Main definitions of pout in US English:

: pout1pout2

pout1

verb

[no object]
  • 1Push one's lips or one's bottom lip forward as an expression of petulant annoyance or in order to make oneself look sexually attractive.

    ‘she lounged on the steps, pouting’
    with object ‘he shrugged and pouted his lips’
    • ‘It's like the inner child in me goes and pouts in the corner and won't listen to reason.’
    • ‘She stuck her tongue at me and pouted sulkily.’
    • ‘Girls pouted their lips and smiled into their mirrors as guys continued to push each other playfully.’
    • ‘So he sits in Parliament and pouts, says nothing of substance, and does nothing for those who voted for him.’
    • ‘Noel pouts and the serious atmosphere is broken by her childish expression.’
    • ‘Joe, not quite understanding the message, pouts.’
    • ‘He stepped out of the shadows and pushed back the hood, pouting a bit.’
    • ‘"Not until you come and say you're sorry " he pouted playfully.’
    • ‘He pouted playfully and walked out the back door towards the back lawn of the manor.’
    • ‘It's a sad day when a politician loses his mind and pouts and cries like a spoiled little eight year old brat because he didn't get it the way he wanted.’
    • ‘I introduce myself to the lady now seated on the other side of my computer, who plonks herself down on the table next to me and pouts.’
    • ‘"I miss you, " he mouthed and he jokingly pouted at me.’
    • ‘When he was in the fountain he started crying and pouting like a little baby.’
    • ‘She crossed her arms and stuck her tongue out at him, pouting again.’
    • ‘I wanted to sulk and pout like a little kid.’
    • ‘The younger girl pouted into the mirror, testing the effect of the makeup.’
    • ‘I crossed my arms across my chest and pouted like a little kid.’
    • ‘He pouted slightly, making him even look more childish and even more adorable.’
    • ‘The teenage girl pouted her lips like a little child.’
    • ‘As the topic changed to our Latin papers, I started pouting again.’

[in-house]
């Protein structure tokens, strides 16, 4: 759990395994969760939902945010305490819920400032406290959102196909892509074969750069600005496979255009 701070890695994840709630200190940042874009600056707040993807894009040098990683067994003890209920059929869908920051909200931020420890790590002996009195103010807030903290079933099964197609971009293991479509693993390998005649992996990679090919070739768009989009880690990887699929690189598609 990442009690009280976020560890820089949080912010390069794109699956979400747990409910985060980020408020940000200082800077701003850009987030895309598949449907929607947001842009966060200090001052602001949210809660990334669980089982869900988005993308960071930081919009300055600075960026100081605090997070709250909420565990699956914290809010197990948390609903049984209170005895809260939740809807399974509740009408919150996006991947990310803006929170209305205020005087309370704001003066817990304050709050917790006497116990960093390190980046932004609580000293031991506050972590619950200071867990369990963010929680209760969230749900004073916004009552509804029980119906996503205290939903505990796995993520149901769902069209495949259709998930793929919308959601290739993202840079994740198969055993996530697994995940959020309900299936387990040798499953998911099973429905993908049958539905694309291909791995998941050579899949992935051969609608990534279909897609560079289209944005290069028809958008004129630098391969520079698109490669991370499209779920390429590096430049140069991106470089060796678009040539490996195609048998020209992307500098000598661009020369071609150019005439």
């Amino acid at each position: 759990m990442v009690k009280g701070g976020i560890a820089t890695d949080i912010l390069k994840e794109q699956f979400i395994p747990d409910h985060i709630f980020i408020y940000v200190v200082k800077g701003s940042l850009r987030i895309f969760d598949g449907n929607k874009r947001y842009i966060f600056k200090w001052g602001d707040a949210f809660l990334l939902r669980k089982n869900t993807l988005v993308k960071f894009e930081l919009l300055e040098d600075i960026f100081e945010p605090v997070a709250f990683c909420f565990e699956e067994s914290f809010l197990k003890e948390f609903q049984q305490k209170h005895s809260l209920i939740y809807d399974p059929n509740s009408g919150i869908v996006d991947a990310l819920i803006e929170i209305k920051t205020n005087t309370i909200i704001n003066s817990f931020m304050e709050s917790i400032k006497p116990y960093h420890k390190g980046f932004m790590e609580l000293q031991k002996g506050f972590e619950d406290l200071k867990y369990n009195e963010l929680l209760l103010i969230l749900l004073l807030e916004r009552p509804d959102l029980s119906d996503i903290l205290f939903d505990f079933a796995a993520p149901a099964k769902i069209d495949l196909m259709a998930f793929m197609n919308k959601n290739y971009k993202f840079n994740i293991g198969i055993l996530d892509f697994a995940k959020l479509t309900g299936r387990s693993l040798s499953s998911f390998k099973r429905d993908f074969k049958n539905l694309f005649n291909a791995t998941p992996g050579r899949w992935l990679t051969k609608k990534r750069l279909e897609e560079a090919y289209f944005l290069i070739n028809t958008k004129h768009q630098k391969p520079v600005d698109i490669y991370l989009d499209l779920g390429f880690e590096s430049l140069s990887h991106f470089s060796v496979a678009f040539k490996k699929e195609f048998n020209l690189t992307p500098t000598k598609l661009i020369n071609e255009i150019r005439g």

look petulant, pull a face, look sulky, purse one's lips, make a moue, turn the corners of one's mouth down
    View synonyms
    1. 1.1 (of a person's lips) be pushed forward.
      ‘her lips pouted provocatively’
      • ‘His brown eyes seemed to double in size, and his lips pouted out.’
      • ‘His lower lip will pout and tremble before the tears of disbelief start.’
      • ‘His lips pouted with red lipstick and his skin was chocolate-coloured.’
      • ‘Ruby natural lips pouted in their fantastic manner of suggesting both succulence and moistness.’
      • ‘He was lying on his back, his eyes closed, his lips pouting, his right arm stretching upwards with his tiny fist curling beside his shell-like ear.’
      • ‘Her mouth was pouting and seemed to be mouthing ‘please’.’
      • ‘His hair was black and thick, curling about his ears and collar and his mouth was full and pouting in a strangely endearing way.’
      • ‘I waited for him to say he was kidding, but he only stood there with that sad puppy look playing about his eyes and his mouth pouting.’
      • ‘Glancing to the small sister, I saw a look of fright upon her face, her blue eyes wide, and her pink lips pouting.’
      • ‘Just as I was beginning to cave in, she stopped and gave me the puppy-dog eyes, her bottom lip pouting ever so slightly.’
      • ‘Now her face was burning out of displeasure and her bottom lip pouted.’
      • ‘Her eyes shimmered and her lips pouted out in that familiar way.’
      • ‘He watched her lips pout, imagining how it could have felt against his when he tried to kiss her.’
      • ‘But the rest of the time, he was looking down, lips pouting, really concentrating.’
      • ‘Her lower lip pouted a little at those two words, and I unconsciously smiled again.’
      • ‘His full lips pouted in the cutest way but I looked back at Gavin with a glare in order to avoid any developing feelings.’